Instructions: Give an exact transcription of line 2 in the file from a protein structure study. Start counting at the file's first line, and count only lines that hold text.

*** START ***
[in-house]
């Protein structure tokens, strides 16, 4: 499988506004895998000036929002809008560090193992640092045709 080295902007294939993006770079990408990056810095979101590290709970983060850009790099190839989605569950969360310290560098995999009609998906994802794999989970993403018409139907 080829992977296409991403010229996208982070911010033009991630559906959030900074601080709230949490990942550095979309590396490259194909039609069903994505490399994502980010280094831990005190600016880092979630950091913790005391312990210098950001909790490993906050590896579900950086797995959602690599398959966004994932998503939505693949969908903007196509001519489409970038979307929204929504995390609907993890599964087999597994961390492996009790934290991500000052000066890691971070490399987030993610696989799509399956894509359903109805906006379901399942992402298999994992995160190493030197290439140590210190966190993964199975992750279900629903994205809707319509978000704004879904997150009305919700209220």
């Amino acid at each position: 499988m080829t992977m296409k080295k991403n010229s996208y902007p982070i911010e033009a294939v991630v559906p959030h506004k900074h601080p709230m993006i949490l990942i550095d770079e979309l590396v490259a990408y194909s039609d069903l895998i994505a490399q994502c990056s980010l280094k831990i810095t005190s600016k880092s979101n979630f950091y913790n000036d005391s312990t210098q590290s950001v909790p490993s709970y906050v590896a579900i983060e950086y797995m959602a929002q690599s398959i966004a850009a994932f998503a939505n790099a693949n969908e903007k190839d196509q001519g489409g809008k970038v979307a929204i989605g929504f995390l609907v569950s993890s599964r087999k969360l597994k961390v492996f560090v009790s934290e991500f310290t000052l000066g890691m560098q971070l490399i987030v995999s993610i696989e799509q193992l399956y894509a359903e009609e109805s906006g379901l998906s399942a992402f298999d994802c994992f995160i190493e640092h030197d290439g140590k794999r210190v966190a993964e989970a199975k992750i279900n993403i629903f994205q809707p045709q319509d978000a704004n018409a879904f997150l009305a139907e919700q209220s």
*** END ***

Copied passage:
């Protein structure tokens, strides 16, 4: 499988506004895998000036929002809008560090193992640092045709 080295902007294939993006770079990408990056810095979101590290709970983060850009790099190839989605569950969360310290560098995999009609998906994802794999989970993403018409139907 080829992977296409991403010229996208982070911010033009991630559906959030900074601080709230949490990942550095979309590396490259194909039609069903994505490399994502980010280094831990005190600016880092979630950091913790005391312990210098950001909790490993906050590896579900950086797995959602690599398959966004994932998503939505693949969908903007196509001519489409970038979307929204929504995390609907993890599964087999597994961390492996009790934290991500000052000066890691971070490399987030993610696989799509399956894509359903109805906006379901399942992402298999994992995160190493030197290439140590210190966190993964199975992750279900629903994205809707319509978000704004879904997150009305919700209220």